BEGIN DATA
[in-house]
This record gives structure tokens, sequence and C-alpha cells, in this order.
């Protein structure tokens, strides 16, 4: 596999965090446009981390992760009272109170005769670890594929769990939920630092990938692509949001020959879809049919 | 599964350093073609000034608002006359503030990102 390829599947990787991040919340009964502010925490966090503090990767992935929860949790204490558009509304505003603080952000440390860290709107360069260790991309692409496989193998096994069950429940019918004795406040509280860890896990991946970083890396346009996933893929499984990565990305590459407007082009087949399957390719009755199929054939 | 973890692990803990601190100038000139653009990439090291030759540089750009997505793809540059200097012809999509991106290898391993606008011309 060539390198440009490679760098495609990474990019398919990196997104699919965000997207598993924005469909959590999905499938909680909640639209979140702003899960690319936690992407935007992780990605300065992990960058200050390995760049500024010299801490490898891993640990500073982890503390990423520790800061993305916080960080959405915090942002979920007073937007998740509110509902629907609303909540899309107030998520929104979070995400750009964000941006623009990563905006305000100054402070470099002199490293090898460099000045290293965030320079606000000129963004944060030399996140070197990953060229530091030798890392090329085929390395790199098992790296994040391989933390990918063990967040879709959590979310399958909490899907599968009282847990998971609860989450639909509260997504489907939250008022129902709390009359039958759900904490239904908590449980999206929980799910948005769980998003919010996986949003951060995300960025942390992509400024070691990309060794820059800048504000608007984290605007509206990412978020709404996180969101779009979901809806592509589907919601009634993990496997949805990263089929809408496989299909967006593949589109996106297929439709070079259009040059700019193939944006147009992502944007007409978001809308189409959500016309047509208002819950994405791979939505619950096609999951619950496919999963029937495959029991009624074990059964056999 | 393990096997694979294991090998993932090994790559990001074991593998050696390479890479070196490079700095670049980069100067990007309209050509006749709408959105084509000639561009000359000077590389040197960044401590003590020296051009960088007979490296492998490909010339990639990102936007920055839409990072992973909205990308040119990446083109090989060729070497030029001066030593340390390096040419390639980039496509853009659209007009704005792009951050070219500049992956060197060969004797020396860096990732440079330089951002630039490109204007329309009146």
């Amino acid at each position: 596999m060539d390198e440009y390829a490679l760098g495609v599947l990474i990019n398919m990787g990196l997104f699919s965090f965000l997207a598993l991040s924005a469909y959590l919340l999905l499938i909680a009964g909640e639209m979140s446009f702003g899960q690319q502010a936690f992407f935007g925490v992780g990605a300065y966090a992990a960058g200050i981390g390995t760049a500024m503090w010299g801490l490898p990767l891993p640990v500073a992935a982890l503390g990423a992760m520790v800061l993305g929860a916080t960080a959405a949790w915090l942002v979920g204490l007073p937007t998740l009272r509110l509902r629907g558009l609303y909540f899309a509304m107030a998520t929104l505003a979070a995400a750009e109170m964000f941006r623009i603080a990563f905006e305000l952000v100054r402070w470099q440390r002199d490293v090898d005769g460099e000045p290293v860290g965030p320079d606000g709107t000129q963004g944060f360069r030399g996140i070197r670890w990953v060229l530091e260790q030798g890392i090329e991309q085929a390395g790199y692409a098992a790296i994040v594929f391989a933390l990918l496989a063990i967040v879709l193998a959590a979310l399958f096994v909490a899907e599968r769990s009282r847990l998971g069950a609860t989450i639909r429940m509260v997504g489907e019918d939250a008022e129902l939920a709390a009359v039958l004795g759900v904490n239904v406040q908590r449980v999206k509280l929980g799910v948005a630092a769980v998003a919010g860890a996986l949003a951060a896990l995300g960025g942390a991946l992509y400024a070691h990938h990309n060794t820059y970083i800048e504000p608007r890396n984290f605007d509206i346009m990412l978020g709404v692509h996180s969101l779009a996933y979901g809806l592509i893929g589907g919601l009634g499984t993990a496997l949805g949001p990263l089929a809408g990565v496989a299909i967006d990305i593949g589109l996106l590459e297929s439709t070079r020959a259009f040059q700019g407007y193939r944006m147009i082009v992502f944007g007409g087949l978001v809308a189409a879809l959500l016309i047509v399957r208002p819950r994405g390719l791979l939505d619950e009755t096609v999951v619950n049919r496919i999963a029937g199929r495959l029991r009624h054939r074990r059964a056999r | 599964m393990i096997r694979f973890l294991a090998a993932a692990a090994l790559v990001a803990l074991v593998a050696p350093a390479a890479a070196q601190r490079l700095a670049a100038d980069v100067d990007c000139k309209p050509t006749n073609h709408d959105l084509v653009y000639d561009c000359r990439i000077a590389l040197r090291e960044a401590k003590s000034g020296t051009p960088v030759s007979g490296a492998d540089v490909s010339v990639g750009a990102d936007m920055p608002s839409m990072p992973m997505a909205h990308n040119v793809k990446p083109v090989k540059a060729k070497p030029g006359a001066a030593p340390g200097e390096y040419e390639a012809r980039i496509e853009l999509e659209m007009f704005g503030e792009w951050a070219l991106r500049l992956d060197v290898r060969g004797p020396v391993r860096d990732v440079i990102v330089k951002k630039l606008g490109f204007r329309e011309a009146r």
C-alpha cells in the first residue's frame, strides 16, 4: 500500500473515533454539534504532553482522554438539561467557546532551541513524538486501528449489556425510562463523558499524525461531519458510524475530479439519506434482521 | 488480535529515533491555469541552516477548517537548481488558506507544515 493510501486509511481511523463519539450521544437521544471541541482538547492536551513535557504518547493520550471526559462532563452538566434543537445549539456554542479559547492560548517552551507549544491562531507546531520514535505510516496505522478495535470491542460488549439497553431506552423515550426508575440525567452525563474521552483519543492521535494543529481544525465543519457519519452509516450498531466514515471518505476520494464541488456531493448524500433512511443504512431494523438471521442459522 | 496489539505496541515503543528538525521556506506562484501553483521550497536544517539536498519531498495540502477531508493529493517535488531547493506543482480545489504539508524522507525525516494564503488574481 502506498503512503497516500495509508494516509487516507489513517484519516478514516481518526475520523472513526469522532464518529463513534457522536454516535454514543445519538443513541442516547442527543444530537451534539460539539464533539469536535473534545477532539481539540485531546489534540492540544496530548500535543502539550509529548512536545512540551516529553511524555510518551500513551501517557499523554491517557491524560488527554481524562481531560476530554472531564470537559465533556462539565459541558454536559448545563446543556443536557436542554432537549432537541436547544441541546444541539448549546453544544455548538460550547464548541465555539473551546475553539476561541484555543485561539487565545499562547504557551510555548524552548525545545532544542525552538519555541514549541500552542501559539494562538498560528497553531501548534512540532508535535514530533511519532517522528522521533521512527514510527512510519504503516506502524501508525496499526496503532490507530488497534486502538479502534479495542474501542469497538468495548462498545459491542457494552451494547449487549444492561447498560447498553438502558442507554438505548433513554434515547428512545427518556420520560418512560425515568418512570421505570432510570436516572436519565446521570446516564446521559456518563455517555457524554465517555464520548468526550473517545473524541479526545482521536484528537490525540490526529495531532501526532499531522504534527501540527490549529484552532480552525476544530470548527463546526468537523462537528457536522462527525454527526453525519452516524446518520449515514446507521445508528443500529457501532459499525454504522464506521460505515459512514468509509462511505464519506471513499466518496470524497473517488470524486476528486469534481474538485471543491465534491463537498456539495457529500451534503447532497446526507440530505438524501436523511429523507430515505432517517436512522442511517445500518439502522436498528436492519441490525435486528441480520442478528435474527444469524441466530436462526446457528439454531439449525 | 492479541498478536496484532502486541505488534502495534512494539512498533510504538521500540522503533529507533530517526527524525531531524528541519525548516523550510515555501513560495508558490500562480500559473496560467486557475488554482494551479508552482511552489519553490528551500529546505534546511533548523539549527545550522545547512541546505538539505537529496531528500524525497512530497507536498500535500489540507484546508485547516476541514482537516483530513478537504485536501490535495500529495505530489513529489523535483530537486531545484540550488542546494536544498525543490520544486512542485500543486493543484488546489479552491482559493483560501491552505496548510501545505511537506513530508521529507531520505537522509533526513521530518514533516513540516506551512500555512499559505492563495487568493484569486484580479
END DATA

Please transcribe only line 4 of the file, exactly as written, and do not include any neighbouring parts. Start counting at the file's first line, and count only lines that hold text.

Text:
């Amino acid at each position: 596999m060539d390198e440009y390829a490679l760098g495609v599947l990474i990019n398919m990787g990196l997104f699919s965090f965000l997207a598993l991040s924005a469909y959590l919340l999905l499938i909680a009964g909640e639209m979140s446009f702003g899960q690319q502010a936690f992407f935007g925490v992780g990605a300065y966090a992990a960058g200050i981390g390995t760049a500024m503090w010299g801490l490898p990767l891993p640990v500073a992935a982890l503390g990423a992760m520790v800061l993305g929860a916080t960080a959405a949790w915090l942002v979920g204490l007073p937007t998740l009272r509110l509902r629907g558009l609303y909540f899309a509304m107030a998520t929104l505003a979070a995400a750009e109170m964000f941006r623009i603080a990563f905006e305000l952000v100054r402070w470099q440390r002199d490293v090898d005769g460099e000045p290293v860290g965030p320079d606000g709107t000129q963004g944060f360069r030399g996140i070197r670890w990953v060229l530091e260790q030798g890392i090329e991309q085929a390395g790199y692409a098992a790296i994040v594929f391989a933390l990918l496989a063990i967040v879709l193998a959590a979310l399958f096994v909490a899907e599968r769990s009282r847990l998971g069950a609860t989450i639909r429940m509260v997504g489907e019918d939250a008022e129902l939920a709390a009359v039958l004795g759900v904490n239904v406040q908590r449980v999206k509280l929980g799910v948005a630092a769980v998003a919010g860890a996986l949003a951060a896990l995300g960025g942390a991946l992509y400024a070691h990938h990309n060794t820059y970083i800048e504000p608007r890396n984290f605007d509206i346009m990412l978020g709404v692509h996180s969101l779009a996933y979901g809806l592509i893929g589907g919601l009634g499984t993990a496997l949805g949001p990263l089929a809408g990565v496989a299909i967006d990305i593949g589109l996106l590459e297929s439709t070079r020959a259009f040059q700019g407007y193939r944006m147009i082009v992502f944007g007409g087949l978001v809308a189409a879809l959500l016309i047509v399957r208002p819950r994405g390719l791979l939505d619950e009755t096609v999951v619950n049919r496919i999963a029937g199929r495959l029991r009624h054939r074990r059964a056999r | 599964m393990i096997r694979f973890l294991a090998a993932a692990a090994l790559v990001a803990l074991v593998a050696p350093a390479a890479a070196q601190r490079l700095a670049a100038d980069v100067d990007c000139k309209p050509t006749n073609h709408d959105l084509v653009y000639d561009c000359r990439i000077a590389l040197r090291e960044a401590k003590s000034g020296t051009p960088v030759s007979g490296a492998d540089v490909s010339v990639g750009a990102d936007m920055p608002s839409m990072p992973m997505a909205h990308n040119v793809k990446p083109v090989k540059a060729k070497p030029g006359a001066a030593p340390g200097e390096y040419e390639a012809r980039i496509e853009l999509e659209m007009f704005g503030e792009w951050a070219l991106r500049l992956d060197v290898r060969g004797p020396v391993r860096d990732v440079i990102v330089k951002k630039l606008g490109f204007r329309e011309a009146r």